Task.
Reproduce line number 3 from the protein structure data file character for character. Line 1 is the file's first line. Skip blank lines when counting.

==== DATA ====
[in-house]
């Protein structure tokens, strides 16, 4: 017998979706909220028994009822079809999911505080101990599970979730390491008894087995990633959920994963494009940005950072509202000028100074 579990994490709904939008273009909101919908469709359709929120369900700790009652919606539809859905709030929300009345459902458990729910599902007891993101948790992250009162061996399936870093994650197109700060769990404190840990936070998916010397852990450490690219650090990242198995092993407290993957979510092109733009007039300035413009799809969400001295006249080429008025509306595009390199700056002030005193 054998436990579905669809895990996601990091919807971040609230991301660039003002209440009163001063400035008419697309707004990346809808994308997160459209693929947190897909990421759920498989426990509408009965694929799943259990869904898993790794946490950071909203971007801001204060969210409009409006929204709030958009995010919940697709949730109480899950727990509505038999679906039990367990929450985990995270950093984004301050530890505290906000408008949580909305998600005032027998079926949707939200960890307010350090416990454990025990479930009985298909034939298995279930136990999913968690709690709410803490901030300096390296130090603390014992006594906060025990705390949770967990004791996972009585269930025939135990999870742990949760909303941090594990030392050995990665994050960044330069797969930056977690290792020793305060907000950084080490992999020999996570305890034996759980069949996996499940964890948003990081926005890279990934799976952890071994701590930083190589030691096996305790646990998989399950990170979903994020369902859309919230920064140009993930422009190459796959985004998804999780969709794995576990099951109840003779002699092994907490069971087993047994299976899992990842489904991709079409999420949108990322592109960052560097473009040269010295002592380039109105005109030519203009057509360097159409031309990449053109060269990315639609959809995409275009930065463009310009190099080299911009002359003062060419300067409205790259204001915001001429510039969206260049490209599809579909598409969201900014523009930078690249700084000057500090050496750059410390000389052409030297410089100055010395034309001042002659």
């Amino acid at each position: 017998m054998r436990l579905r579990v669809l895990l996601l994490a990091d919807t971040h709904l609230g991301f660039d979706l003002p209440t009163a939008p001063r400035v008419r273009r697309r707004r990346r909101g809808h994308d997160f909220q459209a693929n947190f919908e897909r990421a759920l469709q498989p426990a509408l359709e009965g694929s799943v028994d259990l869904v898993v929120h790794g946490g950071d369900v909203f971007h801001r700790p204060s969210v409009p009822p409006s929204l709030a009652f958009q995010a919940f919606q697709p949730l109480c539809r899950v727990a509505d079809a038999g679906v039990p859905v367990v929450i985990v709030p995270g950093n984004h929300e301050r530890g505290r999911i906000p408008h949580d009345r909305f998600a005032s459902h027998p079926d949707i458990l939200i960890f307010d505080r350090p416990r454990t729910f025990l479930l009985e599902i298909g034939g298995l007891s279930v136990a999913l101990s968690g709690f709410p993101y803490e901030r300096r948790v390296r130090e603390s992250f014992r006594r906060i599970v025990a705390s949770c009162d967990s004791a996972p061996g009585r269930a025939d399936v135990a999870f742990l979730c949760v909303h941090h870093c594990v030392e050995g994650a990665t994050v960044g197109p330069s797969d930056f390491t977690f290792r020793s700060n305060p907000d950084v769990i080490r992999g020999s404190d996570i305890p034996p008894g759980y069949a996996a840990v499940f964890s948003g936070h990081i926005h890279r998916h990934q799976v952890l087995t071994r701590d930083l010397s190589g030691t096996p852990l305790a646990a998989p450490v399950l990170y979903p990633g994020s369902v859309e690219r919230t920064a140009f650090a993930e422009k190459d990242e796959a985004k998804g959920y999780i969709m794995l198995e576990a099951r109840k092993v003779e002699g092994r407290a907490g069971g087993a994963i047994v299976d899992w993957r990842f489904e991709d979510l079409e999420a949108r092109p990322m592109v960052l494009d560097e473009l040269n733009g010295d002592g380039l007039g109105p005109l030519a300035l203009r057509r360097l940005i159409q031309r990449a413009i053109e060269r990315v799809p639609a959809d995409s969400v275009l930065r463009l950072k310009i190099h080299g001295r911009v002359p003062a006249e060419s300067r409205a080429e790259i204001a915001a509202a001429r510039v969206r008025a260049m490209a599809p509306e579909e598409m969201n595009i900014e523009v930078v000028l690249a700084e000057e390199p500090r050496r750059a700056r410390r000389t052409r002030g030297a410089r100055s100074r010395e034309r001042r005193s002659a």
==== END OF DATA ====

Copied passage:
């Amino acid at each position: 017998m054998r436990l579905r579990v669809l895990l996601l994490a990091d919807t971040h709904l609230g991301f660039d979706l003002p209440t009163a939008p001063r400035v008419r273009r697309r707004r990346r909101g809808h994308d997160f909220q459209a693929n947190f919908e897909r990421a759920l469709q498989p426990a509408l359709e009965g694929s799943v028994d259990l869904v898993v929120h790794g946490g950071d369900v909203f971007h801001r700790p204060s969210v409009p009822p409006s929204l709030a009652f958009q995010a919940f919606q697709p949730l109480c539809r899950v727990a509505d079809a038999g679906v039990p859905v367990v929450i985990v709030p995270g950093n984004h929300e301050r530890g505290r999911i906000p408008h949580d009345r909305f998600a005032s459902h027998p079926d949707i458990l939200i960890f307010d505080r350090p416990r454990t729910f025990l479930l009985e599902i298909g034939g298995l007891s279930v136990a999913l101990s968690g709690f709410p993101y803490e901030r300096r948790v390296r130090e603390s992250f014992r006594r906060i599970v025990a705390s949770c009162d967990s004791a996972p061996g009585r269930a025939d399936v135990a999870f742990l979730c949760v909303h941090h870093c594990v030392e050995g994650a990665t994050v960044g197109p330069s797969d930056f390491t977690f290792r020793s700060n305060p907000d950084v769990i080490r992999g020999s404190d996570i305890p034996p008894g759980y069949a996996a840990v499940f964890s948003g936070h990081i926005h890279r998916h990934q799976v952890l087995t071994r701590d930083l010397s190589g030691t096996p852990l305790a646990a998989p450490v399950l990170y979903p990633g994020s369902v859309e690219r919230t920064a140009f650090a993930e422009k190459d990242e796959a985004k998804g959920y999780i969709m794995l198995e576990a099951r109840k092993v003779e002699g092994r407290a907490g069971g087993a994963i047994v299976d899992w993957r990842f489904e991709d979510l079409e999420a949108r092109p990322m592109v960052l494009d560097e473009l040269n733009g010295d002592g380039l007039g109105p005109l030519a300035l203009r057509r360097l940005i159409q031309r990449a413009i053109e060269r990315v799809p639609a959809d995409s969400v275009l930065r463009l950072k310009i190099h080299g001295r911009v002359p003062a006249e060419s300067r409205a080429e790259i204001a915001a509202a001429r510039v969206r008025a260049m490209a599809p509306e579909e598409m969201n595009i900014e523009v930078v000028l690249a700084e000057e390199p500090r050496r750059a700056r410390r000389t052409r002030g030297a410089r100055s100074r010395e034309r001042r005193s002659a």